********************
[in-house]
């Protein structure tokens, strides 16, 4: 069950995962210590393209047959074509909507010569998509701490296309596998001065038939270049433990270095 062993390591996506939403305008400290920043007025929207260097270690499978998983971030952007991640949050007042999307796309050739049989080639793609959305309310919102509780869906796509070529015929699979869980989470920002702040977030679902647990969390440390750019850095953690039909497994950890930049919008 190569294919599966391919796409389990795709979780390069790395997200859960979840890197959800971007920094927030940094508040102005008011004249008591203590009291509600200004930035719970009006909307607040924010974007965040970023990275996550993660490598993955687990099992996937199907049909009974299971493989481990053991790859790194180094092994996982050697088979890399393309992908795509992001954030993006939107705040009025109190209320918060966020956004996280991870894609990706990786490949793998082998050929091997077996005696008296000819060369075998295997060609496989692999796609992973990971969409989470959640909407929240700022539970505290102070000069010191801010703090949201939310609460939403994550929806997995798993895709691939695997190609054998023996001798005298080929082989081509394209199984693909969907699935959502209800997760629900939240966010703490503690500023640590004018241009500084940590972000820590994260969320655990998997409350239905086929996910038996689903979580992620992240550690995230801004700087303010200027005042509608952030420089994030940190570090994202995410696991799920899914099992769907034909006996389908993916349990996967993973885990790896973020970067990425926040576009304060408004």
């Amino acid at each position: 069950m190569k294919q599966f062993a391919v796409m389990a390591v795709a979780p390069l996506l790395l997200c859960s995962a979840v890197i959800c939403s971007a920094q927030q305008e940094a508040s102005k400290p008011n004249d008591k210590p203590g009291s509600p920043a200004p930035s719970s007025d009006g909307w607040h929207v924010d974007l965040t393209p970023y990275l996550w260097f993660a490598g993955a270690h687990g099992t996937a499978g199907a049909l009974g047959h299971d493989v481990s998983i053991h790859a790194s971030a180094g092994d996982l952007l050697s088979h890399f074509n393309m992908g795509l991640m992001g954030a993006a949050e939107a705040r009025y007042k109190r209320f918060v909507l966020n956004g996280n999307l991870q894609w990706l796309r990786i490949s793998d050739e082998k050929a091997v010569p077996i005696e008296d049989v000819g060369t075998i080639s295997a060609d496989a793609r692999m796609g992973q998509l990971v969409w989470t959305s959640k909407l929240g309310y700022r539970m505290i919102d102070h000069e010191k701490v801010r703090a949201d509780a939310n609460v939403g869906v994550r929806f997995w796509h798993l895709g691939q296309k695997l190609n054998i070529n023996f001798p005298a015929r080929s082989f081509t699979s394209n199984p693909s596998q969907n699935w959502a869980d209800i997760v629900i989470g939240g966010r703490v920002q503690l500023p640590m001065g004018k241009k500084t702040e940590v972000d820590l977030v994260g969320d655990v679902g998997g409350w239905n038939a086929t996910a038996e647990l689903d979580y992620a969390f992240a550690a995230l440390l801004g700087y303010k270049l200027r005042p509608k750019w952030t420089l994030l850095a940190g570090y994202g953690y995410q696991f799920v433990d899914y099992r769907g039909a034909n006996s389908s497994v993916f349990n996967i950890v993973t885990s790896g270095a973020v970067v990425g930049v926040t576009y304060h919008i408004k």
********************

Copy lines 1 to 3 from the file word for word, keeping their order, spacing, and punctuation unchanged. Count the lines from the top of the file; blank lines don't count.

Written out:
[in-house]
């Protein structure tokens, strides 16, 4: 069950995962210590393209047959074509909507010569998509701490296309596998001065038939270049433990270095 062993390591996506939403305008400290920043007025929207260097270690499978998983971030952007991640949050007042999307796309050739049989080639793609959305309310919102509780869906796509070529015929699979869980989470920002702040977030679902647990969390440390750019850095953690039909497994950890930049919008 190569294919599966391919796409389990795709979780390069790395997200859960979840890197959800971007920094927030940094508040102005008011004249008591203590009291509600200004930035719970009006909307607040924010974007965040970023990275996550993660490598993955687990099992996937199907049909009974299971493989481990053991790859790194180094092994996982050697088979890399393309992908795509992001954030993006939107705040009025109190209320918060966020956004996280991870894609990706990786490949793998082998050929091997077996005696008296000819060369075998295997060609496989692999796609992973990971969409989470959640909407929240700022539970505290102070000069010191801010703090949201939310609460939403994550929806997995798993895709691939695997190609054998023996001798005298080929082989081509394209199984693909969907699935959502209800997760629900939240966010703490503690500023640590004018241009500084940590972000820590994260969320655990998997409350239905086929996910038996689903979580992620992240550690995230801004700087303010200027005042509608952030420089994030940190570090994202995410696991799920899914099992769907034909006996389908993916349990996967993973885990790896973020970067990425926040576009304060408004």
């Amino acid at each position: 069950m190569k294919q599966f062993a391919v796409m389990a390591v795709a979780p390069l996506l790395l997200c859960s995962a979840v890197i959800c939403s971007a920094q927030q305008e940094a508040s102005k400290p008011n004249d008591k210590p203590g009291s509600p920043a200004p930035s719970s007025d009006g909307w607040h929207v924010d974007l965040t393209p970023y990275l996550w260097f993660a490598g993955a270690h687990g099992t996937a499978g199907a049909l009974g047959h299971d493989v481990s998983i053991h790859a790194s971030a180094g092994d996982l952007l050697s088979h890399f074509n393309m992908g795509l991640m992001g954030a993006a949050e939107a705040r009025y007042k109190r209320f918060v909507l966020n956004g996280n999307l991870q894609w990706l796309r990786i490949s793998d050739e082998k050929a091997v010569p077996i005696e008296d049989v000819g060369t075998i080639s295997a060609d496989a793609r692999m796609g992973q998509l990971v969409w989470t959305s959640k909407l929240g309310y700022r539970m505290i919102d102070h000069e010191k701490v801010r703090a949201d509780a939310n609460v939403g869906v994550r929806f997995w796509h798993l895709g691939q296309k695997l190609n054998i070529n023996f001798p005298a015929r080929s082989f081509t699979s394209n199984p693909s596998q969907n699935w959502a869980d209800i997760v629900i989470g939240g966010r703490v920002q503690l500023p640590m001065g004018k241009k500084t702040e940590v972000d820590l977030v994260g969320d655990v679902g998997g409350w239905n038939a086929t996910a038996e647990l689903d979580y992620a969390f992240a550690a995230l440390l801004g700087y303010k270049l200027r005042p509608k750019w952030t420089l994030l850095a940190g570090y994202g953690y995410q696991f799920v433990d899914y099992r769907g039909a034909n006996s389908s497994v993916f349990n996967i950890v993973t885990s790896g270095a973020v970067v990425g930049v926040t576009y304060h919008i408004k």